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High Roller (Ferris wheel) Las Vegas, Nevada 2014
The High Roller is a 550-foot tall (167.6 m), 520-foot (160 m) diameter a giant Ferris wheel on the Las Vegas Strip located at the new LINQ and the The Quad Resort and Casino (formerly the Imperial Palace).
It is the world's tallest observation wheel, 9 ft (2.7 m) taller than the 541-foot (165 m) Singapore Flyer, which held the record for the world's tallest observation wheel from 2008 until 2014. After nearly three years of planning and construction it opened to the public on March 31, 2014.
The High Roller is illuminated nightly at sunset by a 2,000-LED system which can display a single solid color, differently colored sections, multiple colors moving around the rim, and custom displays for special events and holidays.
The High Roller rotates on a pair of custom-designed spherical roller bearings, each weighing approximately 19,400 lb (8,800 kg), the largest spherical roller bearings ever produced by the SKF manufacturing facility in Gothenburg, Sweden. They have an outer diameter of 7.55 feet (2.30 m), an inner bore of 5.25 feet (1.60 m), and a width of 2.07 feet (0.63 m).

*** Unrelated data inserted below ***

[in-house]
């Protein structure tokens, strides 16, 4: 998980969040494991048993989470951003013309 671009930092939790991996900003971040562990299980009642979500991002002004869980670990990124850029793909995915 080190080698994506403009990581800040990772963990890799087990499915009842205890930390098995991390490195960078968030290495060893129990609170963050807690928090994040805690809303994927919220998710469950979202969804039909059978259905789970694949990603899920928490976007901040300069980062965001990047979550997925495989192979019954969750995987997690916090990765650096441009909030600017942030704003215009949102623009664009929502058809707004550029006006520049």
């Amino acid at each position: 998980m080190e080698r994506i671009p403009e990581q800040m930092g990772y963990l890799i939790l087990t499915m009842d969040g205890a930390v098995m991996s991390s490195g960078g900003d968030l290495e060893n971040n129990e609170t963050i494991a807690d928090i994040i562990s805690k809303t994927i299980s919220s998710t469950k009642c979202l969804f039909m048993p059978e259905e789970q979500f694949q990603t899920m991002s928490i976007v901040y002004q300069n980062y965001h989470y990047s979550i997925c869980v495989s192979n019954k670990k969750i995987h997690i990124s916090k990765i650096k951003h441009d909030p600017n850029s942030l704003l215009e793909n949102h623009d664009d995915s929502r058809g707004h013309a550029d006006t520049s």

High Roller's transparent spherical passenger cabins were supplied by Leitner-Poma of America and designed by French sister company Sigma. Parent company Poma supplied, and Sigma also designed, the passenger capsules for the London Eye.
The cabins are mounted outboard of the rim of the wheel and individually turned by electric motors to keep the floor horizontal throughout each 30-minute rotation. This style of passenger car is usually referred to as a passenger capsule, but in High Roller's case the term passenger cabin is also widely used.
Early reports stated that High Roller was to have 32 passenger cars, each able to carry up to 40 people, but later reports reduced this to 28 cars, again able to carry 40 people, giving a total capacity of 1,120 passengers.
Each 225-square-foot (20.9 m) cabin weighs approximately 44,000 pounds (20,000 kg), has a diameter of 22 feet (6.7 m), includes 300 square feet (28 m) of glass, and is equipped with eight flat-screen televisions and an iPod dock.